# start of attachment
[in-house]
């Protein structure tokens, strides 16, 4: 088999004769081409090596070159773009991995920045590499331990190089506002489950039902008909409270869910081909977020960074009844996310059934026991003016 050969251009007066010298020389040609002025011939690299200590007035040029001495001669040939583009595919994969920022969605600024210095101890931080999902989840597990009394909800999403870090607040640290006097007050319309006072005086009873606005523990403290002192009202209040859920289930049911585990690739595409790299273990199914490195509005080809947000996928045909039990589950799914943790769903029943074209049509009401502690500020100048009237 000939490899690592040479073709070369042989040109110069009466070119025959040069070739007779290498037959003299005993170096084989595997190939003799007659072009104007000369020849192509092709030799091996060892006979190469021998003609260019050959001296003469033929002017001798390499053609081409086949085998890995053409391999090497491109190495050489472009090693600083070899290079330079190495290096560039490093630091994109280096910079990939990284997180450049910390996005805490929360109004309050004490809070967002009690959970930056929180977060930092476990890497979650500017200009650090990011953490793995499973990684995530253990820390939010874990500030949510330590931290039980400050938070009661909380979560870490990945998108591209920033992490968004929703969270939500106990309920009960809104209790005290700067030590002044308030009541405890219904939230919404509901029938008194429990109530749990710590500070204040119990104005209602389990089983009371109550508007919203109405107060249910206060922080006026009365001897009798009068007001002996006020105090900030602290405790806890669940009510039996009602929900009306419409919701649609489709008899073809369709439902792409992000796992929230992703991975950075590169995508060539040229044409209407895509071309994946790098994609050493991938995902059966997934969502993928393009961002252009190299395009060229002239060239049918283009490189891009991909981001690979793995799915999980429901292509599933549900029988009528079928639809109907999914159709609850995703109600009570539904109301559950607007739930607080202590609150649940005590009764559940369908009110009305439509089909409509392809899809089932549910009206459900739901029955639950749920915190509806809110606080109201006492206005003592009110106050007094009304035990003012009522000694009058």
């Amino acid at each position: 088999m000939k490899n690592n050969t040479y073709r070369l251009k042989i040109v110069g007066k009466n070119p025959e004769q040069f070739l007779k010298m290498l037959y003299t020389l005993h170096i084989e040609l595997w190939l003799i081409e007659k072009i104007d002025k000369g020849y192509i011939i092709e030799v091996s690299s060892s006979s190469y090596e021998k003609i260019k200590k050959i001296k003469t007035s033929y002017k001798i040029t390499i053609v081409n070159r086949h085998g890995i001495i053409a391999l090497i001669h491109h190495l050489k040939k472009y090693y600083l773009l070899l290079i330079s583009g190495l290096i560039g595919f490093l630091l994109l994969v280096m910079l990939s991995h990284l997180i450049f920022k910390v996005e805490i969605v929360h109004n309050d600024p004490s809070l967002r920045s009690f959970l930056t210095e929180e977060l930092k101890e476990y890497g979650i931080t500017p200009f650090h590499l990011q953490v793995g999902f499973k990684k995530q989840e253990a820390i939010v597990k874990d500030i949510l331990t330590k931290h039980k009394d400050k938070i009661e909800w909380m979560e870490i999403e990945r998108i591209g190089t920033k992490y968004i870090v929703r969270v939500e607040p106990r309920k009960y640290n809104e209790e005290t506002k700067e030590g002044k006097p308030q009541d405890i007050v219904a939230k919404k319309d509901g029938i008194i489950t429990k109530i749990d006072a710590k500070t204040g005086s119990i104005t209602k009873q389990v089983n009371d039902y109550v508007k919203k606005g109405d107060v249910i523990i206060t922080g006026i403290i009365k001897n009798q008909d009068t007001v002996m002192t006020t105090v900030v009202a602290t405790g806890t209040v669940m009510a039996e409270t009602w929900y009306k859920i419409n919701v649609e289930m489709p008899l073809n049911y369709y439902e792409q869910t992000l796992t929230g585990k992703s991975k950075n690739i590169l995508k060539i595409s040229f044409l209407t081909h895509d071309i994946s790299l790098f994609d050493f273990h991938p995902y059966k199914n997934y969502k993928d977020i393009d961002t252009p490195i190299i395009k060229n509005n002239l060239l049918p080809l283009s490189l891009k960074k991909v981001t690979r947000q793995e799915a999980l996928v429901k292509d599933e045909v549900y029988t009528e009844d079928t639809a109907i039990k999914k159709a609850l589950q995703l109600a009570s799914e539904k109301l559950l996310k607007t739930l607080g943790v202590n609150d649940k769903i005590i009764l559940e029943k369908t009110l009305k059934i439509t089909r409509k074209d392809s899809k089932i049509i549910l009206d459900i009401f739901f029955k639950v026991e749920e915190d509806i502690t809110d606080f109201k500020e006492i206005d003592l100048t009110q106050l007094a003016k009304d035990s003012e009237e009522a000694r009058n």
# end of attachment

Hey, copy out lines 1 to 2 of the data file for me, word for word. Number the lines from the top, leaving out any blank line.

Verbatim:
[in-house]
């Protein structure tokens, strides 16, 4: 088999004769081409090596070159773009991995920045590499331990190089506002489950039902008909409270869910081909977020960074009844996310059934026991003016 050969251009007066010298020389040609002025011939690299200590007035040029001495001669040939583009595919994969920022969605600024210095101890931080999902989840597990009394909800999403870090607040640290006097007050319309006072005086009873606005523990403290002192009202209040859920289930049911585990690739595409790299273990199914490195509005080809947000996928045909039990589950799914943790769903029943074209049509009401502690500020100048009237 000939490899690592040479073709070369042989040109110069009466070119025959040069070739007779290498037959003299005993170096084989595997190939003799007659072009104007000369020849192509092709030799091996060892006979190469021998003609260019050959001296003469033929002017001798390499053609081409086949085998890995053409391999090497491109190495050489472009090693600083070899290079330079190495290096560039490093630091994109280096910079990939990284997180450049910390996005805490929360109004309050004490809070967002009690959970930056929180977060930092476990890497979650500017200009650090990011953490793995499973990684995530253990820390939010874990500030949510330590931290039980400050938070009661909380979560870490990945998108591209920033992490968004929703969270939500106990309920009960809104209790005290700067030590002044308030009541405890219904939230919404509901029938008194429990109530749990710590500070204040119990104005209602389990089983009371109550508007919203109405107060249910206060922080006026009365001897009798009068007001002996006020105090900030602290405790806890669940009510039996009602929900009306419409919701649609489709008899073809369709439902792409992000796992929230992703991975950075590169995508060539040229044409209407895509071309994946790098994609050493991938995902059966997934969502993928393009961002252009190299395009060229002239060239049918283009490189891009991909981001690979793995799915999980429901292509599933549900029988009528079928639809109907999914159709609850995703109600009570539904109301559950607007739930607080202590609150649940005590009764559940369908009110009305439509089909409509392809899809089932549910009206459900739901029955639950749920915190509806809110606080109201006492206005003592009110106050007094009304035990003012009522000694009058």